Real World Language Mistakes, Volume 3

Spot the Differences!

Irish Examiner, Weekend supplement, October 2013: ‘Take Alexa’s advise [sic] – get out of your comfort zone.’

Sunday Independent, November 2013: LIVING supplement:
‘Americans carry their driver’s license [sic] everywhere …

Sunday Times, 08/12/2013: ‘After qualifying as a doctor, I practiced [sic] for a year …’

Irish Examiner, 01/02/2014: ‘The amount of license [sic] fee money RTE paid …’

The following pairs of words are not interchangeable: advice & advise, licence & license, device & devise and practice & practise.

The words with the ‘c’ are nouns while the words with the ‘s’ are verbs. So, while we may well wish for Alexa to advise us, we may or may not take her advice. I wonder does she have a driver’s licence! Or what she practises in her practice!

While on the subject of easily mixed-up words, be aware that the word ‘psyche’ is both a noun and a verb.

‘psyche’ as a verb is pronounced as ‘sike’ ( rhymes with ‘bike’)
‘psyche’ as a noun is pronounced as ‘sikey’ ( rhymes with ‘Mikey’)

‘I tried to psyche (‘sike‘) him out of it, but his Irish psyche (‘sikey‘) withstood my attempts to unsettle him.’

Spelling Woes!

An advertisement in a Tralee hotel regarding its Christmas diary of seasonal activities included the words ‘recieve‘ [sic] (receive) and ‘accomodation‘ [sic] (accommodation).

A Sunday Times headline stated that ‘… will create an enviroment [sic] where only the top standards are acceptable.’ (environment)

The Irish Examiner, 15/02/2014:

‘It would be a stretch to say that Mr Shatter mislead [sic] the Dáil.’ (misled), 20/02/2014:

‘He went bezerk [sic] …’ (berserk)

Sign in a shop in Cork:

‘Sorry for any inconvince [sic] caused.’ (inconvenience)

The most commonly misspelt words include:

  • harassment (harrassment)
  • embarrassment (embarassment)
  • separate (seperate)
  • definitely (definately)
  • unconscious (unconsious)
  • necessary (nessessary)
  • focused (focussed)
  • benefited (benefitted)
Singin’ the Blues!

Irish Examiner, October 2013:

The writer of an article on austerity referred to ‘swingeing cuts’. The headline writer referred to ‘swinging cuts’. Incidentally, it was the weekend of the Cork Jazz Festival.

Headline Writers and Transcription! How does it all go wrong?

1) home page:

  • News Report: ‘…nieces…’
  • Headline: ‘…neices…’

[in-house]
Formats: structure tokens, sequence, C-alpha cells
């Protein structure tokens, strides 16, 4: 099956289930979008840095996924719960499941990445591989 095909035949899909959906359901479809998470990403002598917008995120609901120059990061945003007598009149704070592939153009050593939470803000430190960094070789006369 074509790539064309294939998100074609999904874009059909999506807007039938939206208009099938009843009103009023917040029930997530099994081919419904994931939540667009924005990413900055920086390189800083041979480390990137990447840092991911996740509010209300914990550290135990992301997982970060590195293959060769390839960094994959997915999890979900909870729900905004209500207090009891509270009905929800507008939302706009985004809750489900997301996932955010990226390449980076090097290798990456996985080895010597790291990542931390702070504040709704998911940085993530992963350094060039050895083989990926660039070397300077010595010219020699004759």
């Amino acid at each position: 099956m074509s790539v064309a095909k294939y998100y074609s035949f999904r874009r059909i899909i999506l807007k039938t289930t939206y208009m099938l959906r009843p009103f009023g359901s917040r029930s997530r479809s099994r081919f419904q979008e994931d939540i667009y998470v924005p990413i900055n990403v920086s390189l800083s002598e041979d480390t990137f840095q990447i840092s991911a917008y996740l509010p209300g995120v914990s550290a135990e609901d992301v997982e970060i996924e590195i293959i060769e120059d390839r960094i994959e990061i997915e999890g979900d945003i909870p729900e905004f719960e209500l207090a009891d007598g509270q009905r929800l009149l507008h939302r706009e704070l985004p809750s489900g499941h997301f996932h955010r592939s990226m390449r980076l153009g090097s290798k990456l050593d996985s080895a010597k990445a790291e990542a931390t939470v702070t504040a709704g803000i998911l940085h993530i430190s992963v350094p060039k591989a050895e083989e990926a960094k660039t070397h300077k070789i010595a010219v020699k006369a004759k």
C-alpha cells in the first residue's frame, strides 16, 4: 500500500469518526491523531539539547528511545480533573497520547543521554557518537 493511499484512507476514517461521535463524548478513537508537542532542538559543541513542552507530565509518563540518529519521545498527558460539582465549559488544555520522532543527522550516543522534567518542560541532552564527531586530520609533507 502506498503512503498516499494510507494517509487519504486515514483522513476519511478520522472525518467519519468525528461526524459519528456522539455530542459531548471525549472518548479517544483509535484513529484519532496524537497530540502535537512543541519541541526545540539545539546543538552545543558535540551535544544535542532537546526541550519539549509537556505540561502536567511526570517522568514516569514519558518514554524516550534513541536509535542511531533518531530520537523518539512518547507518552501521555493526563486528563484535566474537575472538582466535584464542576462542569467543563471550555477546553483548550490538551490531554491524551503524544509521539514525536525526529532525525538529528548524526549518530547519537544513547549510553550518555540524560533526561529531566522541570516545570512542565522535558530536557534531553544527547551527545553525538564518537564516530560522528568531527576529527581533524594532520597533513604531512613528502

2) Irish Examiner, 25/11/2013: Re: World Cup of Golf

News Report: ‘Australia’s Jason Day … to win the individual prize … and also claimed the team prize.’

Headline: ‘Day’s day as he also helps SA (presumably South Africa) win team prize.’

Maybe Jason Day has dual nationality!

3) The Sunday Times, 08/12/2013: Re: Leinster Club S.F.C.

  • News Report: ‘…Dublin’s supremacy…’
  • Headline: ‘…Dublin supremecy …’

4), 25/02/2014:

  • News Report: ‘…as part of an ongoing feud.’
  • Headline: ‘…as part of an ongoing fued.’

5) Sunday Independent, 16/03/2014:

  • News Report: ‘…claimed the penalty points system benefited…’
  • Headline: ‘…system benefitted…’

6) Sunday Independent, 23/03/2014:

  • News Report: ‘Dragons’ Den star …’
  • Headline: ‘Dragon’s Den star…’

7), 18/04/2014:

  • News Report: ‘…girls’ school.’
  • Headline: ‘…girl’s school.’

It is said that fear is our greatest emotion. Apparently, the excitement and joy of winning the lottery jackpot is no match for the prospect of walking down a dark alley in the dead of night with shadowy figures lurking along the route.

The fear of the apostrophe can be a nightmare for some writers of English. The sign in the bookshop reads CHILDRENS; the restaurant menu reads TODAYS SPECIAL & PASTA’S; the sign on the van says FREE TOWN DELIVERY’S; IRELANDS FIRST BITCOIN ATM received plenty of publicity recently; and a shopping mall in Cork claims to be CORKS BOUTIQUE BOULEVARD.


For apostrophobics, all nouns ending in ‘s‘ appear to be targeted for ‘the little comma in the sky’, i.e. the apostrophe.

Take this sentence from an article in a magazine in November 2013:

‘With Christmas Party’s [sic] approaching … an attractive package for company’s [sic] to have… staff party’s [sic] in comfort.’
(Parties, companies & parties)

The writer of that article was not the only one to suffer from the condition.

Four journalists on – who reported on the damage caused by the post-Christmas storm – included both St Vincent’s Hospital and St Vincents Hospital as well as parents house in their report. (parent’s or parents’)

The Irish Examiner of 28/12/2013 got in on the act also with these two basic errors: ‘Cassville High School girl’s [sic] (girls’) basketball team …’ and ‘… one of the best referee’s [sic] (referees) in the league.’

Other publications duly followed.

The Cork Independent, 09/01/2014:

‘…after the River Lee broke it’s [sic] banks.’ (its)

‘Previous Irish Open’s [sic] have attracted up to 100,000 visitors.’

R.T.E.1, Six One News: 14/01/2014:

Caption for a Report: Childrens [sic] Father (Children’s)

Sunday Independent LIVING supplement, 09/03/2014:

‘…didn’t kill her, didn’t make the gun that killed her and its [sic] certainly not making us watch.’ (it’s)

28/01/2014: Email from Cornmarket Group Financial Services Ltd. regarding insurance. The subject was: ‘Teachers’ Car Insurance – in a class of it’s [sic] own.’ (its)

Advertisement for Lidl in the Irish Examiner, 01/02/2014:

Ladies’ or Mens’ [sic] Ski Trousers (Men’s), 20/02/2014:

‘… the Taoiseach said … was correct to bring the document’s [sic] to the Dáil’s attention.’ (documents)

Sunday Independent, LIVING supplement, 23/02/2014:

It’s [sic] back had clearly been broken.’ (Its)